The Washington State Board on Geographic Names met on Oct. 30 and gave formal approval to the term “Salish Sea” as an umbrella name for Puget Sound, Hood Canal, Admiralty Inlet, Strait of Juan de Fuca, and Strait of Georgia. Its formal adoption by the state helps solidify the Squaxin view that the Tribe occupies the “Headwaters of the Salish Sea.”
It’s that time of year again when Squaxin NR staff puts on the chest wadders and walk a number of streams in the the South Puget Sound area counting the returning Chum and Coho salmon. We are in the streams 3 to 4 days out of the week count chum and hopefully finding some Coho too.
Joe Peters in Campbell Creek doing an adult spawner survey.
We are monitoring about 15 streams. The data collected is used to formulate the overall escapement for chum and coho in each surveyed region.
Fish Ladder from Lake Limmerick feeds into Cranberry Creek
Also 2009 marks the 10th year of installing a trap on Cranberry Creek. This trap is located above a fish ladder at Lake Limmerick. The target species in this trap is Coho, where we see up to 30 coho a year. A number of Chum also are encountered.
Fish Tech Bear Lewis scooping chum salmon out of a fish trap in Cranberry Creek
Squaxin Fish Tech. Danny Snyder sampling the Tribes coho fishery. Photo by Emmett O'Connell
This year the Squaxin Island Tribe closed the Arcadia Pt. area in Pickering Passage during its Treaty coho fishery to protect wild chum salmon. The area is well know by Tribal fishermen as a great place to intercept chum salmon as they begin to return to Totten and Hammersley Inlet streams.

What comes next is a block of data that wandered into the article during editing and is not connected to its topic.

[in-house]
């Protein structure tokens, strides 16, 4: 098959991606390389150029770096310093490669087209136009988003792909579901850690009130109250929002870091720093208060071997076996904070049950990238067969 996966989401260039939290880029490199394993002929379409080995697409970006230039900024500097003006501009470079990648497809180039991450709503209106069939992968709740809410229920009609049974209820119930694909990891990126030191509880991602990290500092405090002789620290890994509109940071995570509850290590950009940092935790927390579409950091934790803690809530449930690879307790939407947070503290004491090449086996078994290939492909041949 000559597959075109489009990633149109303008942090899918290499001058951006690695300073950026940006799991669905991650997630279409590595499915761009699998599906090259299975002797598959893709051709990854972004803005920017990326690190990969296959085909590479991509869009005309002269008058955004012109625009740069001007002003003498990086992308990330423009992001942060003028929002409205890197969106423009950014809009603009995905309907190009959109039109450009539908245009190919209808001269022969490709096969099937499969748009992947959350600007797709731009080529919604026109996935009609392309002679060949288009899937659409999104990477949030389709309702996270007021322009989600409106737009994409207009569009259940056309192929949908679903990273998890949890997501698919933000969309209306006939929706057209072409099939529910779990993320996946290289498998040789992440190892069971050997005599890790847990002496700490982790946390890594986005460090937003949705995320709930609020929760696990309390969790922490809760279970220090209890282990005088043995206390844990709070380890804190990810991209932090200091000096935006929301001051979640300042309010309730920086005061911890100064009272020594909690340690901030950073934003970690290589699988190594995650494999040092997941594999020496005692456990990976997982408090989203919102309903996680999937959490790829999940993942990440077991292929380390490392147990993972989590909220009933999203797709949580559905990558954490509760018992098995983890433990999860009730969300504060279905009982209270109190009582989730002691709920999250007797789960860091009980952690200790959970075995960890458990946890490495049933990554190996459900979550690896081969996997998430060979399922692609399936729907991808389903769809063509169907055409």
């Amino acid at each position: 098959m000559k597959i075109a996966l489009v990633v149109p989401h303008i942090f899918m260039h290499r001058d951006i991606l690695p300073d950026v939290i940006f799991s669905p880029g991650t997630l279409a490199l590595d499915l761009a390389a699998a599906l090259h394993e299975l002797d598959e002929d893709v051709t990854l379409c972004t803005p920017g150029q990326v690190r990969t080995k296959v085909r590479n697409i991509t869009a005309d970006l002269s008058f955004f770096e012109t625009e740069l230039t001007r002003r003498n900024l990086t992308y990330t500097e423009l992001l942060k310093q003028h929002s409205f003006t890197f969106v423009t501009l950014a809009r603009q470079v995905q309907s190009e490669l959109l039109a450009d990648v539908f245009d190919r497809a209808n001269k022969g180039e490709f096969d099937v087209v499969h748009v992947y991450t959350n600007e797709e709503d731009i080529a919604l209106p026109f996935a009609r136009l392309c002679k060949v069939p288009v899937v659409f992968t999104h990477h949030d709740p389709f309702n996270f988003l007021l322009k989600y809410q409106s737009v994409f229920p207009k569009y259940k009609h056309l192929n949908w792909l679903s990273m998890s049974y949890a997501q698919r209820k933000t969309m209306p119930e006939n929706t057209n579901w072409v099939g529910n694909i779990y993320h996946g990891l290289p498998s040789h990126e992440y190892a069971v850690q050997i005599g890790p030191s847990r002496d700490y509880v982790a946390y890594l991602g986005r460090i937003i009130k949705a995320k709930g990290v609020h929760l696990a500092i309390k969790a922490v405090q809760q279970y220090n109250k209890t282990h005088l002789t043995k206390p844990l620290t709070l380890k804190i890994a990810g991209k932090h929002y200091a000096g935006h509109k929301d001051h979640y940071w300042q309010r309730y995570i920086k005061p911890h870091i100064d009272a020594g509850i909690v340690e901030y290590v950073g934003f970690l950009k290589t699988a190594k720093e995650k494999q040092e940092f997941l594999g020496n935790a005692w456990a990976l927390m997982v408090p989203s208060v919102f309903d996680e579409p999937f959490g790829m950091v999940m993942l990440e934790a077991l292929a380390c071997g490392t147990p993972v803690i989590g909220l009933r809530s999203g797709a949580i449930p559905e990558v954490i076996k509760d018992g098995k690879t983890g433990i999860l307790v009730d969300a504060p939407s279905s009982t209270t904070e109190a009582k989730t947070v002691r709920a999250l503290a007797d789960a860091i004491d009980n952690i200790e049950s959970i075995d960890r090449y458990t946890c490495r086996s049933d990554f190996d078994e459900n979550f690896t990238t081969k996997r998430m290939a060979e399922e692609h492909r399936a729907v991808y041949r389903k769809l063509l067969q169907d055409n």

In 2008 an unusually high number of chum were caught at Arcadia during coho season. This catch led the tribe to close its chum fishery for a couple of weeks in November to ensure enough fish made it back to Kennedy Creek to perpetuate the run. We manage our chum fishery based on the numbers of chum we see in the creek. If we are not making escapement we restrict and even close our chum fishery……….
See the story by Emmett O’Connell, information officer, NWIFC
October 15th was one of two days this year that the shellfish industry picked up garbage on beaches in South Sound. Four Choice High School students and their leader, John Johnson pitched in to clean up debris on the Twin River Ranch tidal marshland at the head of Oakland Bay.
In the phot0, Michael Hooton shows off the garbage pile. Taylor Shellfish will bring a boat in later in the day at high tide to collect the garbage for disposal.
This is the first time garbage has been picked up in the Twin River Ranch tidal marshlands. The effort was spurred on by the pending acquisition of the property by the Capitol Land Trust. The land trust intends to maintain the property for its fish and wildlife habitat value.
Video of Squaxin Island Tribe Fish Techs Danny Snyder and Bear Lewis sampling the Tribes coho commercial fishery.
Commercial sampling video
Video recorded and provided by Emmett O’Connell, South Sound Information and Education Officer, NWIFC.